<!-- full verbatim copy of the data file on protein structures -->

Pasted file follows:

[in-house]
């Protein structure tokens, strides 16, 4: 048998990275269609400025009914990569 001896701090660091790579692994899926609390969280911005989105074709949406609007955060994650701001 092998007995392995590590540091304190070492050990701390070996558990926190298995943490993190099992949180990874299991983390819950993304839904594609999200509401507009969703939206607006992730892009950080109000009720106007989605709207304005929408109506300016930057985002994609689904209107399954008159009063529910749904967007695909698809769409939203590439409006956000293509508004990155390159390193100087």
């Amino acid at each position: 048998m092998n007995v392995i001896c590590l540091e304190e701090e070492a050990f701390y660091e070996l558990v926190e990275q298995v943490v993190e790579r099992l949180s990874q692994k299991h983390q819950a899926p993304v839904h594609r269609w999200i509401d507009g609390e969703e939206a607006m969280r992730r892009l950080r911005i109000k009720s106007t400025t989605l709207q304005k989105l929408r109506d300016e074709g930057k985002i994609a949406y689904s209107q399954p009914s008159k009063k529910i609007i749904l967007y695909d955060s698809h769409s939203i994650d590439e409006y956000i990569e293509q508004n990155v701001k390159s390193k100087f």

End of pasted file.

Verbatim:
[in-house]
């Protein structure tokens, strides 16, 4: 048998990275269609400025009914990569 001896701090660091790579692994899926609390969280911005989105074709949406609007955060994650701001 092998007995392995590590540091304190070492050990701390070996558990926190298995943490993190099992949180990874299991983390819950993304839904594609999200509401507009969703939206607006992730892009950080109000009720106007989605709207304005929408109506300016930057985002994609689904209107399954008159009063529910749904967007695909698809769409939203590439409006956000293509508004990155390159390193100087």
């Amino acid at each position: 048998m092998n007995v392995i001896c590590l540091e304190e701090e070492a050990f701390y660091e070996l558990v926190e990275q298995v943490v993190e790579r099992l949180s990874q692994k299991h983390q819950a899926p993304v839904h594609r269609w999200i509401d507009g609390e969703e939206a607006m969280r992730r892009l950080r911005i109000k009720s106007t400025t989605l709207q304005k989105l929408r109506d300016e074709g930057k985002i994609a949406y689904s209107q399954p009914s008159k009063k529910i609007i749904l967007y695909d955060s698809h769409s939203i994650d590439e409006y956000i990569e293509q508004n990155v701001k390159s390193k100087f």